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Fremont Street reopens [Updated]

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But the Transbay Transit Center remains closed

Heavy machinery and extendable jacks holding up the ceiling of part of the Transbay Transit Terminal, with a worker in a scissor lift inspecting them.
Installing jacks to shore up damaged areas of the new terminal.
Courtesy TJPA

Update: Fremont Street, which had been closed since September 25, has reopened. However, transit operators will continue to provide bus service at the Temporary Transbay Terminal.

Update October 11: Fremont Street was originally scheduled to open this week, that being one of the only hard dates anybody involved with the ongoing repair efforts at the Transbay Transit Center (Salesforce Transit Center) was willing to commit to at last week’s emergency TJPA meeting.

But on Wednesday TJPA announced that, in fact, Fremont Street will remain closed until at least next week.

In a press release, TJPA blamed “the complexity of the four-level designed shoring system” for the delay and announced that the target date for Fremont Street has moved to October 17 instead.

Executive Director of the TJPA Mark Zabaneh said in a statement that “it is important that we have an extremely robust shoring system to ensure that all levels of the transit center are safe and secure” and tried to frame the delay as a product of fastidiousness.

Materials testing to find out what actually caused the damage to the terminal—and how long it could take to potentially fix—is supposed to begin next week.

The brand-new, already-broken $2.2 billion Transbay Transit Center will be gone until November, the director in charge told the Transbay Joint Powers Authority at a special Tuesday meeting.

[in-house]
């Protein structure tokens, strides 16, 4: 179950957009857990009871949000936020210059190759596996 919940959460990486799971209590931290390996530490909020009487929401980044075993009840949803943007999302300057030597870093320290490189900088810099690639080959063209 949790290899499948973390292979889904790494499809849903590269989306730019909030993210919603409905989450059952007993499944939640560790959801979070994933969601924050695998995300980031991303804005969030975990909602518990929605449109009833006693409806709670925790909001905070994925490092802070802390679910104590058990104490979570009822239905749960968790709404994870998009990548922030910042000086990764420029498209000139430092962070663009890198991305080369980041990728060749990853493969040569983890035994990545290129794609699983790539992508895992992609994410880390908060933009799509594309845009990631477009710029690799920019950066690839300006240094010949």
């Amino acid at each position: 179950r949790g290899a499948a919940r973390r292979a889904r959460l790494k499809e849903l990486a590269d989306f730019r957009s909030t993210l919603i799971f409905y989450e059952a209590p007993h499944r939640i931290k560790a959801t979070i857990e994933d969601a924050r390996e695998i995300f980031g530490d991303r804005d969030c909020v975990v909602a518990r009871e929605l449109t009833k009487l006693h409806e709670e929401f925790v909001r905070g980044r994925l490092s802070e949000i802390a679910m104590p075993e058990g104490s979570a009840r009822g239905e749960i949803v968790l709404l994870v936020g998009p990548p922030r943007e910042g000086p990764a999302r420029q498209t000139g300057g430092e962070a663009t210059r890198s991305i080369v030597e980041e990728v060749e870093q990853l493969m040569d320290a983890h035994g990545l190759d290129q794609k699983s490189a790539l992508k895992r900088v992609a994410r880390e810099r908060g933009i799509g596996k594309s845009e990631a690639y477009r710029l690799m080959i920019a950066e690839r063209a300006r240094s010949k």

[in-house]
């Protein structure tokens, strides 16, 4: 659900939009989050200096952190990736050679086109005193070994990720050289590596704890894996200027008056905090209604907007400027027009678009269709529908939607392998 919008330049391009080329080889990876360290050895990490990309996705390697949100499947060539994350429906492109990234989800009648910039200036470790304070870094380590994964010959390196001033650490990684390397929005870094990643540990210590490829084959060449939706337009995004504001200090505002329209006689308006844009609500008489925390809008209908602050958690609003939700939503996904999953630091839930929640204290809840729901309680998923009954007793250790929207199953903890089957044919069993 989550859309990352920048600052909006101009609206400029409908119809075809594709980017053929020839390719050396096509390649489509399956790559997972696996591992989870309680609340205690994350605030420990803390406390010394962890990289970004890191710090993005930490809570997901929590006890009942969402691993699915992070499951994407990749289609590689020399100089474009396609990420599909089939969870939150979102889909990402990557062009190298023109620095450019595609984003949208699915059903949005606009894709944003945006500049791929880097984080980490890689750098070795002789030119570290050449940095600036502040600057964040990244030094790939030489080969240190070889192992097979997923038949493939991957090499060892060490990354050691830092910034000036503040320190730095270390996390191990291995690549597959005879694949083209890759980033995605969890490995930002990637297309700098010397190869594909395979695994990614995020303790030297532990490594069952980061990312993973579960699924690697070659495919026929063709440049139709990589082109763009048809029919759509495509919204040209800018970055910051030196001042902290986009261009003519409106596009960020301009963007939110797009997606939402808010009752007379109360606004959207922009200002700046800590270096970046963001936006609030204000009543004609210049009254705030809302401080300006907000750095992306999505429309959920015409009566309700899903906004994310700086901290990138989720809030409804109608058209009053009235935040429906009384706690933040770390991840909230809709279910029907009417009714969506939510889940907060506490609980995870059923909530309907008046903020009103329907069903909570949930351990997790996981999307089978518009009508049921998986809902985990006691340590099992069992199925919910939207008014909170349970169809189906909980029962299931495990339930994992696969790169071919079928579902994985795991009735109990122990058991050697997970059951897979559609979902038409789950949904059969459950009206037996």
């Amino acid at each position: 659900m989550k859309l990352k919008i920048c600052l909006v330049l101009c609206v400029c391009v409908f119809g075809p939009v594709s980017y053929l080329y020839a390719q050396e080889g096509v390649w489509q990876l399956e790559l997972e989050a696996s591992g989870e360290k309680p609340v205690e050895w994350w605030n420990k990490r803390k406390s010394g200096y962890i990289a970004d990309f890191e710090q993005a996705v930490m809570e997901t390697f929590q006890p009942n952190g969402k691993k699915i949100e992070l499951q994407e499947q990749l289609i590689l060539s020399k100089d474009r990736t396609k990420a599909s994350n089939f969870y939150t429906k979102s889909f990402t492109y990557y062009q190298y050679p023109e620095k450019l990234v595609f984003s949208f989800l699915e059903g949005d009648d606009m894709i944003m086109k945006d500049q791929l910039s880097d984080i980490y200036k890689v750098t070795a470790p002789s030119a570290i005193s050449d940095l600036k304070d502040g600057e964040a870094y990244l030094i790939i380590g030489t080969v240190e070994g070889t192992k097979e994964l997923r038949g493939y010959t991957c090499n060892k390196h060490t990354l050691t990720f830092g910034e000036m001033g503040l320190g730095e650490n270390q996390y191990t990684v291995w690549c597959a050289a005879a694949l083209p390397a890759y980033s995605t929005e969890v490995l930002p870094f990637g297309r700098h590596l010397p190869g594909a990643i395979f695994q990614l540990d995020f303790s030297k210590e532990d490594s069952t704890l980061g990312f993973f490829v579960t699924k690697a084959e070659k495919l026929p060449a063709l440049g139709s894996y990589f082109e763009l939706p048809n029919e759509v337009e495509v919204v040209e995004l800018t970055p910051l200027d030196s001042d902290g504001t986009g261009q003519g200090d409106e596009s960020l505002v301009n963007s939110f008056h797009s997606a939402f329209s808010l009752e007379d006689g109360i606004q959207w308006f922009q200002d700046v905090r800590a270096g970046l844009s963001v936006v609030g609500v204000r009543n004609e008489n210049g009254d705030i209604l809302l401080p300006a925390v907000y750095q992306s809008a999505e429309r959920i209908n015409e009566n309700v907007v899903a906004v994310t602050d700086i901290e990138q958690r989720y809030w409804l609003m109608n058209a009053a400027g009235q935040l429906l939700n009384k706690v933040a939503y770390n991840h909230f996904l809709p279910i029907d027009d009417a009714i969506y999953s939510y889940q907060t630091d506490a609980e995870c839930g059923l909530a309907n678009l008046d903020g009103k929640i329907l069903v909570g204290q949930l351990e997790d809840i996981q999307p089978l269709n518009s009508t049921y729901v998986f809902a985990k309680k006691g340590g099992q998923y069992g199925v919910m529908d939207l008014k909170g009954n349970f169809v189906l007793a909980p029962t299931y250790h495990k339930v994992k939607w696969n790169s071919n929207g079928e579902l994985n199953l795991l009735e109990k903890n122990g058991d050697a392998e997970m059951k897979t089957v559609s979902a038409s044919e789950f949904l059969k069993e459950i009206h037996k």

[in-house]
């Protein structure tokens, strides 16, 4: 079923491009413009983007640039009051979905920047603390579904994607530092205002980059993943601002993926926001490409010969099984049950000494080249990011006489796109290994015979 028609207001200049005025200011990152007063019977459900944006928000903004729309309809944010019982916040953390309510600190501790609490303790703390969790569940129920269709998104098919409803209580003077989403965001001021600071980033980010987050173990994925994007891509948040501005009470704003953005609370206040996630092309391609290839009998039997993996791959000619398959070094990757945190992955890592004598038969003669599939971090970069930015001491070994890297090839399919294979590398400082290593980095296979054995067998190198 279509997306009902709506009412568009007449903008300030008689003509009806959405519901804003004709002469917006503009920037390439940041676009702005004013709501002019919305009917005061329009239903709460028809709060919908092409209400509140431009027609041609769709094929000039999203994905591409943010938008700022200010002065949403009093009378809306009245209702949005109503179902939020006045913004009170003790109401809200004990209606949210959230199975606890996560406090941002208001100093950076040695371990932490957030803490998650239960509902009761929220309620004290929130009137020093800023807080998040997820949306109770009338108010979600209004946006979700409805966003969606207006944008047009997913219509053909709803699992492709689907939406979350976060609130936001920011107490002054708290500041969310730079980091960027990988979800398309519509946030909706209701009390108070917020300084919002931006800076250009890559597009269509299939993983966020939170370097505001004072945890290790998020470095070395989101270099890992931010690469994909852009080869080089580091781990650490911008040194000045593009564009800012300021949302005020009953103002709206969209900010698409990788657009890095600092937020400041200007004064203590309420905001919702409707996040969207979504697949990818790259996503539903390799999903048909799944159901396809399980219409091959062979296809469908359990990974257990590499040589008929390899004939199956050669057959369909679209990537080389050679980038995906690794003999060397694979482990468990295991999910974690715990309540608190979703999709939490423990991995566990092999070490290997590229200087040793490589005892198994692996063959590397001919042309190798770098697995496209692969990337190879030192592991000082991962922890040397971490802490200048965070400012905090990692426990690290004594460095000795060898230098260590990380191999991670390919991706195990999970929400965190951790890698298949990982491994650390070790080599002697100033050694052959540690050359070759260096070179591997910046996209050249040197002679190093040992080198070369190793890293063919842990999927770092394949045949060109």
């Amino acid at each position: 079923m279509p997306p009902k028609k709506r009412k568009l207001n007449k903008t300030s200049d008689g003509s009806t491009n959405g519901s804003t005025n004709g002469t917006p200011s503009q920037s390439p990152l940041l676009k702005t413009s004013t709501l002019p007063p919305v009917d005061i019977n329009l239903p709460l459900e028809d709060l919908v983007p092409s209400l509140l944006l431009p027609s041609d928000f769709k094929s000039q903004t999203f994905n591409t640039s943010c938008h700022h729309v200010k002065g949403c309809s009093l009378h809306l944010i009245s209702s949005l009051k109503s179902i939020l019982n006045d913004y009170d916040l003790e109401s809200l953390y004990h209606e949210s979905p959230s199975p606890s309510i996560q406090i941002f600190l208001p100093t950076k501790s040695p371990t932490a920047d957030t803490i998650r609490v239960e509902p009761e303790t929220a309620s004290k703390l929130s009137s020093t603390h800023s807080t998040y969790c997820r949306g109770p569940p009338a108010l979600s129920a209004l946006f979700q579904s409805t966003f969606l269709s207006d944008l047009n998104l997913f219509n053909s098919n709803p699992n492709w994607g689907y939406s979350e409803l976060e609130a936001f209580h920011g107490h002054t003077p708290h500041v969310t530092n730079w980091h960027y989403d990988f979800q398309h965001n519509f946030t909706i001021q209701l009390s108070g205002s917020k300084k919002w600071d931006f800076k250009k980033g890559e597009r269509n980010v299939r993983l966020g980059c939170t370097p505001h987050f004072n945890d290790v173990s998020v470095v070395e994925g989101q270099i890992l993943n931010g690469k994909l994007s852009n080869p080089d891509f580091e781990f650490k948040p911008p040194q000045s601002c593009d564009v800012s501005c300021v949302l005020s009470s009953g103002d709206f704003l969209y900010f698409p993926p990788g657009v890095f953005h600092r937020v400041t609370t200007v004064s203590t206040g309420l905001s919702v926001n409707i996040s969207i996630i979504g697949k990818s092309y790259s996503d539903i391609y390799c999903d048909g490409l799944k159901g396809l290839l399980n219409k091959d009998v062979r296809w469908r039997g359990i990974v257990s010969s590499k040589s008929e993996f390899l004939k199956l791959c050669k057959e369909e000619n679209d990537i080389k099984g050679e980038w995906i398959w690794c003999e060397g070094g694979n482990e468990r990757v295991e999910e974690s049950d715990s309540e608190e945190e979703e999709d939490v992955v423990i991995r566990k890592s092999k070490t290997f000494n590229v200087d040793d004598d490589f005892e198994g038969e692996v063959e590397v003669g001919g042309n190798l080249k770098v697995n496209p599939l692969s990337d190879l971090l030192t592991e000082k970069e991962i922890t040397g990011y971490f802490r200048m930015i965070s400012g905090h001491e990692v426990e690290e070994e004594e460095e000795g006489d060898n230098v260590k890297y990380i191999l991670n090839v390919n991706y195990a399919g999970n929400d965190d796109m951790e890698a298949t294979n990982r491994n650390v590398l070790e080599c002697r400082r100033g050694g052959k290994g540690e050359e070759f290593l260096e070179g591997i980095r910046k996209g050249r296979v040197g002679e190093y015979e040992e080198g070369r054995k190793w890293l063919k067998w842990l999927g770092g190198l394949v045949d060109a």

Executive Director Mark Zabaneh said that it’s impossible to say how long the terminal will remain closed to bus traffic until there’s a diagnosis on what precisely caused cracks in key support beams over Fremont Street.

“My goal is weeks, not months,” said Zabaneh, but quickly added, “It’s going to be more than four weeks.”

The timeline laid out by terminal construction manager Dennis Turchon calls for testing of the damaged area to carry on for about the last half of October.

“Once you know the cause a permanent fix can be confirmed, and we’ll be able to install,” Turchon told TJPA.

Right now a system of hydraulic jacks is in place to take pressure off of the damaged beams—a temporary fix not suited for the weight of bus traffic, which has been rerouted to the temporary Transbay Terminal.

Turchon did add that he’s confident that Fremont Street, which is presently closed in the area around and beneath the transit center, should reopen by October 12.

jacks holding up the structure
Jacks holding up part of the damaged structure.
Photo by Brock Keeling

So far here’s no telling what caused fissures to appear in the pair of supports, or at least nothing anybody is willing to say in public.

Asked whether they’ve checked other beams in the structure, Turchon said that “the first thing we did” was look at the similar supports over First Street and assured directors there were no visible problems.

Pressed by Supervisor Jane Kim as to where the steel came from—seven different sources, because no one mill could have produced enough steel in time—and whether the materials might be to blame, Turchon replied, “We had quality [control] in every location.”

“Is it possible the QA [quality assurance] was inconsistent when we had them in seven different locations?” Kim asked.

Turchon insisted that since the inspectors all worked for the same company in every locale this shouldn’t have happened.

“It could be a fabrication issue. It could be an installation issue,” said Zabaneh. “It could be a design issue.”

But it'll be nearly a month before the city hopes to crack the mystery.

Light filtering through the lattice on the bus deck of the new Transbay Terminal. Patricia Chang